September 8, 2015
Marc Hardin, Reporter
Professional stock car racing driver Ben Rhodes was greeted with a colorful sign, some Kentucky Speedway-themed cupcakes and a room full of smiles Tuesday afternoon when he arrived at the Dragonfly Foundation in Mason.
Rhodes is a second-year driver competing on the Xfinity Series, NASCAR’s second-tier national series. He’s already a winner at the age of 18, capturing five events en route to the 2014 K&N Pro Series East Championship as a development circuit rookie with Turner Scott Motorsports.
A 2015 graduate of Holy Cross High School in Louisville, he considers Kentucky Speedway in Sparta his home track. He’s racing there Sept. 26 at the VisitMyrtleBeach.com 300 in the No. 88 JR Motorsports Alpha Energy Solutions Chevrolet.
Rhodes, the 2014 Sunoco Rookie of the Year and voted the K&N Pro Series East’s most popular driver, is a NASCAR name to watch according to his team owner, Dale Earnhardt Jr., NASCAR’s most popular driver. But Rhodes had his hands full during an air hockey game against someone half his size at the Dragonfly headquarters.
After receiving a tour of the 6,000-square-foot fun place, and meeting Dragonfly co-founders Ria Davidson and Christine Neitzke, Rhodes and a partner played a two-on-one game of air hockey against little A.J. The energetic youngster is full of life, but he needs the distractions that the Dragonflies provide.
A.J. is a 7-year-old cancer patient who visits the nonprofit Dragonfly Foundation, a five-year-old center which brings comfort and joy to children, young adults and families enduring cancer and bone marrow transplants. There are ping-pong and foosball tables, video games and televisions galore. On the air hockey table, which is almost as tall as A.J., the youngster sent the miniature plastic puck whizzing past Rhodes and his partner for a goal.
“Yay,” he exclaimed, with a big smile.
“There you go,” Rhodes said.
That made everybody’s day.
For kids who go through the harrowing and life-changing, and sometimes life-saving treatments that result from being afflicted by a disease that kills millions of children each year, it is sometimes hard to smile. It’s no fun fighting cancer.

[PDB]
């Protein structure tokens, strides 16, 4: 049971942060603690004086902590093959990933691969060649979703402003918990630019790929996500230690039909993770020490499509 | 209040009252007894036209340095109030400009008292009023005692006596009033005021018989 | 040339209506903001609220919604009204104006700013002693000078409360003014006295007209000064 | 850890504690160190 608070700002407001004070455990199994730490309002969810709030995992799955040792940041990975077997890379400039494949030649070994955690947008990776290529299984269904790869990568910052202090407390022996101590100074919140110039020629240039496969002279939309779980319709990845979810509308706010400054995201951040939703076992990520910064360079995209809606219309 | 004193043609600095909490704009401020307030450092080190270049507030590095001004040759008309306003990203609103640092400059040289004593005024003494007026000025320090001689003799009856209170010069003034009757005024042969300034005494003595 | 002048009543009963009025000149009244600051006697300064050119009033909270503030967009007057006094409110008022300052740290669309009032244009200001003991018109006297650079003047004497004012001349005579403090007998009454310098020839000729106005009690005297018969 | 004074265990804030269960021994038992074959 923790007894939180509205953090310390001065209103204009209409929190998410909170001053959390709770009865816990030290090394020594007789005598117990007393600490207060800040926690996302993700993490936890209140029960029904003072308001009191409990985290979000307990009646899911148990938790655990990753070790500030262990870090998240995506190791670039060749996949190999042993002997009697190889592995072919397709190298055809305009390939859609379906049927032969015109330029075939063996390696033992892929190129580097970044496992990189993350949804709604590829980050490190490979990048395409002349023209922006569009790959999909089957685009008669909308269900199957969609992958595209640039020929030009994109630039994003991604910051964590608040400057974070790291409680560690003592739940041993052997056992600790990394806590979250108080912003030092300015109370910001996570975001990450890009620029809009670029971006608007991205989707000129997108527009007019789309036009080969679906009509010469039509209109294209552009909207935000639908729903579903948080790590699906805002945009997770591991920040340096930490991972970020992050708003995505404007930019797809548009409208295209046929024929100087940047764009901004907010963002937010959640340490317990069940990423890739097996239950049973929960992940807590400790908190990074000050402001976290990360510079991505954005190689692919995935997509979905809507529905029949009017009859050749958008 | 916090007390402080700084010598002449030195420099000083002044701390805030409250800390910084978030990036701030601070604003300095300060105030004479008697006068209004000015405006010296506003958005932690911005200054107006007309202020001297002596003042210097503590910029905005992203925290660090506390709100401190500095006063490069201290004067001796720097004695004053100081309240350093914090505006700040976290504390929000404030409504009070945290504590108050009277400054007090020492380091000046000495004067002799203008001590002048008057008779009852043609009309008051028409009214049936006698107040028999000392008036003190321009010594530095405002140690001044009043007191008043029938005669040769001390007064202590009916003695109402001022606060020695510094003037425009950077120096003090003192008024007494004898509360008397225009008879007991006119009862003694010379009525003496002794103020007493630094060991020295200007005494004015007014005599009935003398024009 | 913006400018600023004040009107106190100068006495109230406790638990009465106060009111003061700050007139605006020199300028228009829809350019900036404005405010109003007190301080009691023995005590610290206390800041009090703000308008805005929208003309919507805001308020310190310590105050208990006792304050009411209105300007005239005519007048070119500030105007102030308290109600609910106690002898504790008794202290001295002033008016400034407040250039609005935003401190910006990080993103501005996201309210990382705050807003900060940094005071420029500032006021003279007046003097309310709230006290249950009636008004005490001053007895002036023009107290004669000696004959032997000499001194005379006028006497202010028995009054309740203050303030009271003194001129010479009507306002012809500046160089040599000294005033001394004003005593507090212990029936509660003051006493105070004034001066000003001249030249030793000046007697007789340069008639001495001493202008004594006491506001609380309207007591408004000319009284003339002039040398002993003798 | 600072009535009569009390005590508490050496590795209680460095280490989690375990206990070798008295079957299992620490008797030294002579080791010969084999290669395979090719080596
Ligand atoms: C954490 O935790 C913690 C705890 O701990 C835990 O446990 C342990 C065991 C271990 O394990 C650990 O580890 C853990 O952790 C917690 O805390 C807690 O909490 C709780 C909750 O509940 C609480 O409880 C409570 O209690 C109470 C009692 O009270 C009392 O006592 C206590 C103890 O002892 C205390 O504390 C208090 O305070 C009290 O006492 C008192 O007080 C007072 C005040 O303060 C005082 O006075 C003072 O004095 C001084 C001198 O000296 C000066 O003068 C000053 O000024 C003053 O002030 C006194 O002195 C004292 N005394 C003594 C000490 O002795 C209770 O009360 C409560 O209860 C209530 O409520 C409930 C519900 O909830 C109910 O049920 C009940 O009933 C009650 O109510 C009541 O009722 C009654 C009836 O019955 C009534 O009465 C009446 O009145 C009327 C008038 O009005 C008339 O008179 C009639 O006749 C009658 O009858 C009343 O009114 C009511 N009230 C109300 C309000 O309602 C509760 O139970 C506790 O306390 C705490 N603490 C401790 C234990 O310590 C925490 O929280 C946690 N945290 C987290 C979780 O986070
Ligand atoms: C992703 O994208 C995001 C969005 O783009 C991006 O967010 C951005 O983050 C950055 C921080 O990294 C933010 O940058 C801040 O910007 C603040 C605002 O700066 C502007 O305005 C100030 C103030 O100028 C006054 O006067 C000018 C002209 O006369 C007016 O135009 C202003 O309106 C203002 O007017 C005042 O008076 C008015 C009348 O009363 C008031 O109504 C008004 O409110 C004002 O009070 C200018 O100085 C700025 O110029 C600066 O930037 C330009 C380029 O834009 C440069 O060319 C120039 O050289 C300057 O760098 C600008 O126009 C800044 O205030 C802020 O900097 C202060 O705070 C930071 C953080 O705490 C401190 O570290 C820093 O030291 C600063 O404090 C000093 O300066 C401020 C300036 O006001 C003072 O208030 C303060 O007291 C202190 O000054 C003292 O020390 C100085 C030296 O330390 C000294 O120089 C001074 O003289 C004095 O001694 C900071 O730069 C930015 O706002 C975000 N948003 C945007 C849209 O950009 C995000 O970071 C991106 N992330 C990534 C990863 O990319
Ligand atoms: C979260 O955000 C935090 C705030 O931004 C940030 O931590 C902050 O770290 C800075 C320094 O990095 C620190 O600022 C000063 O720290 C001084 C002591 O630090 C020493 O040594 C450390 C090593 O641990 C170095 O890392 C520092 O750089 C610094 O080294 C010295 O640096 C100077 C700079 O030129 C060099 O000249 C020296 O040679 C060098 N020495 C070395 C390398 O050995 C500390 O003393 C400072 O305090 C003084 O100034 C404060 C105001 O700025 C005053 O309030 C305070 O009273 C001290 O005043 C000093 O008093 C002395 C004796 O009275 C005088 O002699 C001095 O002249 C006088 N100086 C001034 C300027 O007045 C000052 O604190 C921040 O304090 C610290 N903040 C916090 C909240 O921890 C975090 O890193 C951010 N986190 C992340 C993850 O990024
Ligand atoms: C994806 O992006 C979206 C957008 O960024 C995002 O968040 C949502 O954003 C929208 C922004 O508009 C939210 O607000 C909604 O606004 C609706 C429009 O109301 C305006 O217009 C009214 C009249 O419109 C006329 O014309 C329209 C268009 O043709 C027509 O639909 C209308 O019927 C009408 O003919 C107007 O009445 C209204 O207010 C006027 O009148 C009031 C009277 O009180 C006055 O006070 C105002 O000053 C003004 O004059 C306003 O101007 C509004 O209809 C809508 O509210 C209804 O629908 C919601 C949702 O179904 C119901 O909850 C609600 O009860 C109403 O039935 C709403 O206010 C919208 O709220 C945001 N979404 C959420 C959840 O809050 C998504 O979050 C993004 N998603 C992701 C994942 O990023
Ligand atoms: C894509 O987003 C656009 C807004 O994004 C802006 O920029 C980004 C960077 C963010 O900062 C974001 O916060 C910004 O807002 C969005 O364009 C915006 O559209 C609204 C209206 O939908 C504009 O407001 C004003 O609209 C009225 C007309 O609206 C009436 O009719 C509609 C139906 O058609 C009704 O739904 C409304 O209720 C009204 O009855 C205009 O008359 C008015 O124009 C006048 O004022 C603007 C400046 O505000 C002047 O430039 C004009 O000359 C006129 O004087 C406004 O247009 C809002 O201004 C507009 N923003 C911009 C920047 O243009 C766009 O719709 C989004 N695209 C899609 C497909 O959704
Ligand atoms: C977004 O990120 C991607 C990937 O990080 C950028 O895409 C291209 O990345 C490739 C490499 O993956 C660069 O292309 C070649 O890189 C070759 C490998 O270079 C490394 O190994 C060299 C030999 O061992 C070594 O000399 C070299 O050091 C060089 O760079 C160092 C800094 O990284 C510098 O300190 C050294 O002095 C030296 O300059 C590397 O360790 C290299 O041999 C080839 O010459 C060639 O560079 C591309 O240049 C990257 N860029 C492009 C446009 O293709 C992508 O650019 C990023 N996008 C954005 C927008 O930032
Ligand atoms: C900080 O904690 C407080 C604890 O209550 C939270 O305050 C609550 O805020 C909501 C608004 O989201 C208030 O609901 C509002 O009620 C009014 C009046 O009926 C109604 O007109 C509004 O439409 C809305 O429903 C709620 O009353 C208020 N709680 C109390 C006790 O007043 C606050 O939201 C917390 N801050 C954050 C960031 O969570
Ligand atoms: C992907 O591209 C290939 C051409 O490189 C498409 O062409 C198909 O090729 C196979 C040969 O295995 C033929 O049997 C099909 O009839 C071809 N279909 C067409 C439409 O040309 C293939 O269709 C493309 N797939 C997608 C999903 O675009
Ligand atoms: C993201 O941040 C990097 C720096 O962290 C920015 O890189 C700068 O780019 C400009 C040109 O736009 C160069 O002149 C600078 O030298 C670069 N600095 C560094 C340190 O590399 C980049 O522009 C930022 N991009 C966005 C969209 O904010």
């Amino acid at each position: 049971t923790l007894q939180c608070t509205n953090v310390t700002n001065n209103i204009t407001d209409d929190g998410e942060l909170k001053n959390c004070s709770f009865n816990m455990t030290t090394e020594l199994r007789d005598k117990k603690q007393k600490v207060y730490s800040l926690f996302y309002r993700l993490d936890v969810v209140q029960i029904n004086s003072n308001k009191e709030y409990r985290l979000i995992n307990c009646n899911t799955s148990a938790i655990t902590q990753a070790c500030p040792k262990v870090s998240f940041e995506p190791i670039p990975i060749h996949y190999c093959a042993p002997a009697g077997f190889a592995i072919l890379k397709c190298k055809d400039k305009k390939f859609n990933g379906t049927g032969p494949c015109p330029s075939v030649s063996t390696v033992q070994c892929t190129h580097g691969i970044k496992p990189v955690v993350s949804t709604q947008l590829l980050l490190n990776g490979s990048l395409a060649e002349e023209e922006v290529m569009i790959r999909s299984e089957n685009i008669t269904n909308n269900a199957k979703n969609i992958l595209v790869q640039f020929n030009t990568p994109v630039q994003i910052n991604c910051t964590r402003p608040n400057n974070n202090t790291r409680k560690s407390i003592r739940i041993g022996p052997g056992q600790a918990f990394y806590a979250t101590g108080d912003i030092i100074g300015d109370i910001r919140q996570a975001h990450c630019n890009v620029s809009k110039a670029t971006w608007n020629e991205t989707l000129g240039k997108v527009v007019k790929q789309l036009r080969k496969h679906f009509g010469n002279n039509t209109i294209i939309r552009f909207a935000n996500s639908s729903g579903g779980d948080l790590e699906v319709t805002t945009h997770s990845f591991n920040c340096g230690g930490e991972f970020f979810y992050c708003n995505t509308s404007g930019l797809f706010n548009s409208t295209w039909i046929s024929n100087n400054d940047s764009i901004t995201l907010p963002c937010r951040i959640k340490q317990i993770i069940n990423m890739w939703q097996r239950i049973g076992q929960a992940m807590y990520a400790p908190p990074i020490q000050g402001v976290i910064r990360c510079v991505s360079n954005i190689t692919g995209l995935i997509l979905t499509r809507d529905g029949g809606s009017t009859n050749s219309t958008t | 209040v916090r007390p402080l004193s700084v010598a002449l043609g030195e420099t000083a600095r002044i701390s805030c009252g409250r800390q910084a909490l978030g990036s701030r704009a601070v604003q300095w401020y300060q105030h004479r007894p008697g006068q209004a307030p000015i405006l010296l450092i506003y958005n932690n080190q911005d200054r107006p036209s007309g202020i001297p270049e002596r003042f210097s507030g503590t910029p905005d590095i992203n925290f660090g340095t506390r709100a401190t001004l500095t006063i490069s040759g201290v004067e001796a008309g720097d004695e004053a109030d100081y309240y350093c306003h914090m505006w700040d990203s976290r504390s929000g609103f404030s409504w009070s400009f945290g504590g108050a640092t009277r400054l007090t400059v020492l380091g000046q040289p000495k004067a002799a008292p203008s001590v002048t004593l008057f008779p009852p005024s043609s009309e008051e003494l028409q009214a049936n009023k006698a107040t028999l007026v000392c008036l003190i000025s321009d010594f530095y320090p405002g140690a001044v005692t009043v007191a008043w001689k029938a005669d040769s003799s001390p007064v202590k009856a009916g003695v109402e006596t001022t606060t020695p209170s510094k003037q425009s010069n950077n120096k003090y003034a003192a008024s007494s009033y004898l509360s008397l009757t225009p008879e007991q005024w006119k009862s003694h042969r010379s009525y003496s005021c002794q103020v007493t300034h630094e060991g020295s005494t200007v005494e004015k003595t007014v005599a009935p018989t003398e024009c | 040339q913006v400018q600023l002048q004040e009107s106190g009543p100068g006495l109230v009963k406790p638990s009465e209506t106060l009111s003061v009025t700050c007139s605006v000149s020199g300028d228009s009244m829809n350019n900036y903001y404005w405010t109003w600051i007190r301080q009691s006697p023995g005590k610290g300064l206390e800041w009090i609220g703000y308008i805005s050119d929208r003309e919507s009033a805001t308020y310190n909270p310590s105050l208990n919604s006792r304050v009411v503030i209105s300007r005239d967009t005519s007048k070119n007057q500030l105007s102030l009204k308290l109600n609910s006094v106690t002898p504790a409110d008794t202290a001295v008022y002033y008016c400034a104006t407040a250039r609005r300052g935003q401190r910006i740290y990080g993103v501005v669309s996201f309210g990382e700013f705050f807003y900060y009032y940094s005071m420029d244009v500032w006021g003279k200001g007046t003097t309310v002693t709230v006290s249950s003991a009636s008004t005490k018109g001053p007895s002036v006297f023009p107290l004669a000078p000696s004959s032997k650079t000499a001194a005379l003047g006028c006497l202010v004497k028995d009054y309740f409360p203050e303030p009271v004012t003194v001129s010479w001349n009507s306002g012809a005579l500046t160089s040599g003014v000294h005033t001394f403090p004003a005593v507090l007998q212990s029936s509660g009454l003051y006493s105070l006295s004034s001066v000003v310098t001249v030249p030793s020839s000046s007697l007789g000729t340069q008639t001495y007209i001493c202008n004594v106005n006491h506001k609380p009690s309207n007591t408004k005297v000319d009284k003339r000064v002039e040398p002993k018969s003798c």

Dragonfly participants such as Rhodes and other previous high-profile visitors including country music recording artist Ryan Broshear and Livvy Stubenrauch, the voice for Princess Anna in Disney’s Frozen, help provide a distraction for some of those coping with the emotional, physical and financial toll of cancer and bone marrow transplants.
Nick Lachey, a singer, actor and television personality who went to high school in Cincinnati, and country music artist Keith Urban also have made connections with the foundation.
The Kentucky Speedway Children’s Charity gave $10,000 last year to the foundation, which serves over 3,000 cancer patients up to age 30 and provides over 23,000 inpatient encounters. With six employees, the Dragonfly Foundation organizes as many as a dozen events and two or three fundraisers a week.
“We provide a chance for patients and their families to do something different while going through a very difficult time,” Davidson said. “We want them to enjoy a moment, something they will remember the rest of their lives.”
For courageous kids like A.J., who want the chance to grow up, it’s fun being with people like Rhodes. The young driver grew up in a hurry, but never forgot something his parents told him. Rhodes started Kart racing when he was A.J.’s age
“My parents told me to always do the right thing. That goes for life and in racing,” said Rhodes, who lost an aunt and an uncle to cancer.
“It’s the morals and values I was raised with. My family always said that we need to help each other. I take those values with me everywhere. When I leave here, I’ll feel good. It’s hard to have a bad day when you know someone else is having a much harder day.”